This Is the Republican Party’s Savior?

Time magazine says Senator Marco Rubio is going to save the Republican Party. It's wrong.

The response Rubio gave to President Barack Obama's State of the Union speech offered little that was new or interesting. It consisted mostly of lines that could have come from any Republican politician, at any time in the last four years.

Rubio said that Obamacare is bad and will cost jobs. He said Obama will destroy jobs by raising taxes on employers -- by which Rubio means individuals with high incomes, since higher corporate income taxes are not on the table. He flippantly dismissed concerns about global warming, saying, "Our government can't control the weather."

He repeated broad anti-government themes, saying, "More government isn't going to help you get ahead. It's going to hold you back." As an alternative he offered the Republican formula of lower taxes, less spending and less regulation, saying that would raise incomes and create middle-class prosperity.

This is the case that Mitt Romney made against Obama in the 2012 election. It's the case that Republican Senate candidates made all over the country. It is a case for trickle-down economics. And it is a case that Americans have rejected.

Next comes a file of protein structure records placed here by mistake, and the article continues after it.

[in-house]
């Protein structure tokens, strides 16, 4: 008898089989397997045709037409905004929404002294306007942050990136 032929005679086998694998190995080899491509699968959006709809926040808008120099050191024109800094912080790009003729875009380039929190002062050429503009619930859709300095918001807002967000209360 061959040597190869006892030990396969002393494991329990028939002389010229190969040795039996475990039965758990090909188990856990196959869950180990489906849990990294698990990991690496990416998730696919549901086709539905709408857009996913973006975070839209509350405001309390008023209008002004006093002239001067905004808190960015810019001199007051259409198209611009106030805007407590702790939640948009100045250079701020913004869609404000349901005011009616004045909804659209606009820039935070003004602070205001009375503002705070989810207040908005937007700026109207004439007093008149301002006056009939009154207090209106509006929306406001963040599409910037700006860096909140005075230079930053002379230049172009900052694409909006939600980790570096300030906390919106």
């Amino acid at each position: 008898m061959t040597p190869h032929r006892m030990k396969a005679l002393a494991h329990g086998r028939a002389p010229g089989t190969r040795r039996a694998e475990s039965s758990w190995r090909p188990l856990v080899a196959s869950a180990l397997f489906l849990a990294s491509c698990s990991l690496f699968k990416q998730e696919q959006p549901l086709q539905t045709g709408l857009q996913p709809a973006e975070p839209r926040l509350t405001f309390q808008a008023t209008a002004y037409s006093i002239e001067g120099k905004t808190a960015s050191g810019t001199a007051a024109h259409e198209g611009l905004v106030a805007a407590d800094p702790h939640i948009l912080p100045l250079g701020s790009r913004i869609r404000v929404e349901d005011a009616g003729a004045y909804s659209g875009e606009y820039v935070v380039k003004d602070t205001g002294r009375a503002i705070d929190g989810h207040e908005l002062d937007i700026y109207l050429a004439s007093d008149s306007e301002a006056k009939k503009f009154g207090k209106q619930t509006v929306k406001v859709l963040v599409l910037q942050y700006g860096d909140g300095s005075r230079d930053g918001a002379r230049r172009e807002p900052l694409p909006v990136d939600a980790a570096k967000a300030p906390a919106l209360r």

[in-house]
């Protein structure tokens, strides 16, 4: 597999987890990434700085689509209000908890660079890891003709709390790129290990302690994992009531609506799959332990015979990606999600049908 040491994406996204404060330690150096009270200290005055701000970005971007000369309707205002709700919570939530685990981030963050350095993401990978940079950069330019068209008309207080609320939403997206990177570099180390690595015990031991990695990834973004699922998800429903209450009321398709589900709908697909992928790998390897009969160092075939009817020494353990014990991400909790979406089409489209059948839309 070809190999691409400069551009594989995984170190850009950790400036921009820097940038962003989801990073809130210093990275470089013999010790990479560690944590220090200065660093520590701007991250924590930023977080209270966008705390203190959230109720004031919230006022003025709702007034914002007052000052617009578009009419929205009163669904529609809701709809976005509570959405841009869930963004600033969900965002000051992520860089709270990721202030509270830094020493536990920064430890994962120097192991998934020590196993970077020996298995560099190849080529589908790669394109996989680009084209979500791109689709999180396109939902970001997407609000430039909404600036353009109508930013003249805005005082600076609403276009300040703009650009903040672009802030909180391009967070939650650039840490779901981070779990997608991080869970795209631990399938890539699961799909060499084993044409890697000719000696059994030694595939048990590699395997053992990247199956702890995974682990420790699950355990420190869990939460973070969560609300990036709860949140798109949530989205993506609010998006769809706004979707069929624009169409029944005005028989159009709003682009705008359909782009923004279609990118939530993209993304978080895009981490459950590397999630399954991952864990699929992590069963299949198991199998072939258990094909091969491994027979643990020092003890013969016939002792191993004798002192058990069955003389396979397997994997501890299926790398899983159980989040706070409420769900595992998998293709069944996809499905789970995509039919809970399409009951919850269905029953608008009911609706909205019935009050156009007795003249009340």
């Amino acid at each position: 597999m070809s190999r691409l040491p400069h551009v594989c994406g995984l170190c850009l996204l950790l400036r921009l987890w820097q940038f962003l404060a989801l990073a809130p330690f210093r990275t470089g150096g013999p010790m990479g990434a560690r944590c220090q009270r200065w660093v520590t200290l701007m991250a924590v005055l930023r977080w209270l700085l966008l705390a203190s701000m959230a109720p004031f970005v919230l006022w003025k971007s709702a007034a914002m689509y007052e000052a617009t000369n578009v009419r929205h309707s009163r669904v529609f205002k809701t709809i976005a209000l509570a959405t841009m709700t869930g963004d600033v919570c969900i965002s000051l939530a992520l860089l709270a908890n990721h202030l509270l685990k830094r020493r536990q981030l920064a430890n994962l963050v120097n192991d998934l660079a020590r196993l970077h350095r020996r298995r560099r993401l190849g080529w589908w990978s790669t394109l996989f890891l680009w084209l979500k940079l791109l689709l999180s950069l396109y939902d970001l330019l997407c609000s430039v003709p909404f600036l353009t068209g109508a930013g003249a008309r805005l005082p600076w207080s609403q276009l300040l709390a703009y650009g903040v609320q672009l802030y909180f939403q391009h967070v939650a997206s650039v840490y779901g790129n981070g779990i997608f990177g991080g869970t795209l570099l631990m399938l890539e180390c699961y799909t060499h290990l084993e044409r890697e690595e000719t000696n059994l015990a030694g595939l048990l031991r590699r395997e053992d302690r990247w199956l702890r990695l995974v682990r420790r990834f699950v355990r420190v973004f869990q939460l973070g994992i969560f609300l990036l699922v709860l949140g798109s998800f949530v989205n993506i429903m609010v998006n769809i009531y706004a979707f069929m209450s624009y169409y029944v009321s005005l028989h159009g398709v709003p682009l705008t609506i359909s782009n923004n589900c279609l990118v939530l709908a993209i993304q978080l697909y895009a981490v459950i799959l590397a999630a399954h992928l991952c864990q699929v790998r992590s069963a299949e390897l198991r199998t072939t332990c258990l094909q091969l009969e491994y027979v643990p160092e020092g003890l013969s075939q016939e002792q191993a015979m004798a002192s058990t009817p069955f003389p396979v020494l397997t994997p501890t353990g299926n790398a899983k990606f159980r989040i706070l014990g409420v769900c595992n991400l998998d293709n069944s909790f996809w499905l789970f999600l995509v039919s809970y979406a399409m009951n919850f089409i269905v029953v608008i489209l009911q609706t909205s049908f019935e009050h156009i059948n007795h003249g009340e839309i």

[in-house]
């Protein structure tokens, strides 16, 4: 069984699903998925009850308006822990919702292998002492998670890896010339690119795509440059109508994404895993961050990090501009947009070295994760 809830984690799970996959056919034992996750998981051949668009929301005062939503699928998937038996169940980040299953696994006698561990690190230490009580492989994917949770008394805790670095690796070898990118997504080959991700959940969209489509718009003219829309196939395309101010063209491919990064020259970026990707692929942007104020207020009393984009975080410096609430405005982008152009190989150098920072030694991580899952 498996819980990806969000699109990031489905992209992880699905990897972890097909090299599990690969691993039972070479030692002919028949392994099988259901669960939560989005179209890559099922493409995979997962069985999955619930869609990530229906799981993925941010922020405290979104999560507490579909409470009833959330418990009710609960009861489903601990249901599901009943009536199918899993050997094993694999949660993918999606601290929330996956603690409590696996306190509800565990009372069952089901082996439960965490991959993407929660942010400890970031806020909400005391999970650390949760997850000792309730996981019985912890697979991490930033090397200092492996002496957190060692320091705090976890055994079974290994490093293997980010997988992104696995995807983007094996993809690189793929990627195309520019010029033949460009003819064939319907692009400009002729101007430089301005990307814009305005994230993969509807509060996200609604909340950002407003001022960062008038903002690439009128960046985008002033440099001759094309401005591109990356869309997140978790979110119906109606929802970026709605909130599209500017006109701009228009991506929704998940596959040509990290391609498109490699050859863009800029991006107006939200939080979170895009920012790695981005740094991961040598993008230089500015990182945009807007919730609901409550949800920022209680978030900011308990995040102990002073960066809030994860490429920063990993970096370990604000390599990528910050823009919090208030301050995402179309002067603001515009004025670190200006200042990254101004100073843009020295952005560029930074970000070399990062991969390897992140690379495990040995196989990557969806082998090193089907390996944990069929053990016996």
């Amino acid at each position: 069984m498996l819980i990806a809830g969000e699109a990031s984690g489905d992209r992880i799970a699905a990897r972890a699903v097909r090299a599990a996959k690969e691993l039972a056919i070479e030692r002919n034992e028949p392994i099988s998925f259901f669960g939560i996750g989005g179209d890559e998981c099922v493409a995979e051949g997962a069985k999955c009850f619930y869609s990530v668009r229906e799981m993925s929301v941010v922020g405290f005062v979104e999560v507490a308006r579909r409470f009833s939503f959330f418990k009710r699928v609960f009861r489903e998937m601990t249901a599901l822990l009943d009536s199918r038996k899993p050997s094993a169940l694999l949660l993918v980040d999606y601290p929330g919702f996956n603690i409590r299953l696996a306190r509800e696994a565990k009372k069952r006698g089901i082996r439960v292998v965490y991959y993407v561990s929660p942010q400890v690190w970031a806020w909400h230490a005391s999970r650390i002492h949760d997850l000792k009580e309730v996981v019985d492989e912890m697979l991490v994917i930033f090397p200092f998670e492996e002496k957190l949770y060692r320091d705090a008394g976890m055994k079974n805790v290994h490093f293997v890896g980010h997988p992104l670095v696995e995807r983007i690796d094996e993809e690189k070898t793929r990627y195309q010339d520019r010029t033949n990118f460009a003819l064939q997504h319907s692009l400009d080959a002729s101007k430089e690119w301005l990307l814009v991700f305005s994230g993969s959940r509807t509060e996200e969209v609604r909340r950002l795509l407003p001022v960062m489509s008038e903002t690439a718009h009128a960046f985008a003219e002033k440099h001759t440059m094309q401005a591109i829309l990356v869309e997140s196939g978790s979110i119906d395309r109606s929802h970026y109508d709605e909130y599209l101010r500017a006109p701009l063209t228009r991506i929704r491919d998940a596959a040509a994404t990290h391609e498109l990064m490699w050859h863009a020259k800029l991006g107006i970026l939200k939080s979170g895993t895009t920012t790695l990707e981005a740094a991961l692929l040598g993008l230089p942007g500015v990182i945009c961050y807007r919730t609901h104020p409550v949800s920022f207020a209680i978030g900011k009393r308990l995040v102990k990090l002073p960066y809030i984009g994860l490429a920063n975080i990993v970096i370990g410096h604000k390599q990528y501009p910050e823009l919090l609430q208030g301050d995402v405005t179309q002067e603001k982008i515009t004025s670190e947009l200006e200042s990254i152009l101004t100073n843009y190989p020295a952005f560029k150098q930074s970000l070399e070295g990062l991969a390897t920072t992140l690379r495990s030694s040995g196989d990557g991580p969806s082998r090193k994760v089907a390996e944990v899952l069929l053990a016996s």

Republicans think putting up a spokesman like Rubio, who is Hispanic and in favor of comprehensive immigration reform, will help them make inroads with minorities. But all of the large minority groups -- blacks, Hispanics and Asians -- look much more favorably on government than whites do, seeing it as an entity that can and should help people get ahead rather than just getting out of the way.

In 2012, the Republican Party's anti-government message left these groups cold, leading Romney to lose Hispanics by more than 2 to 1 and Asians by nearly 3 to 1. Immigration reform can't overcome this message problem. As the country gets less and less white, reflexive "I Built It"-ism is only going to become more electorally costly to Republicans.

The Republican Party's problem isn't the messenger; it's the broad economic message. To fix the message, Republicans need to be for smart government. They need to signal that they have a serious policy agenda that considers programs and regulations on a case-by-case basis, rather than just demagoguing the government. They need a real agenda on health care and jobs rather than just opportunistic opposition to anything the president does.

In other words, they need a message that befits a grown-up party that is ready to govern. Rubio, handsome and smooth though he is, did not offer that. And the Republican Party can only be saved by a messenger who does.

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    Josh Barro

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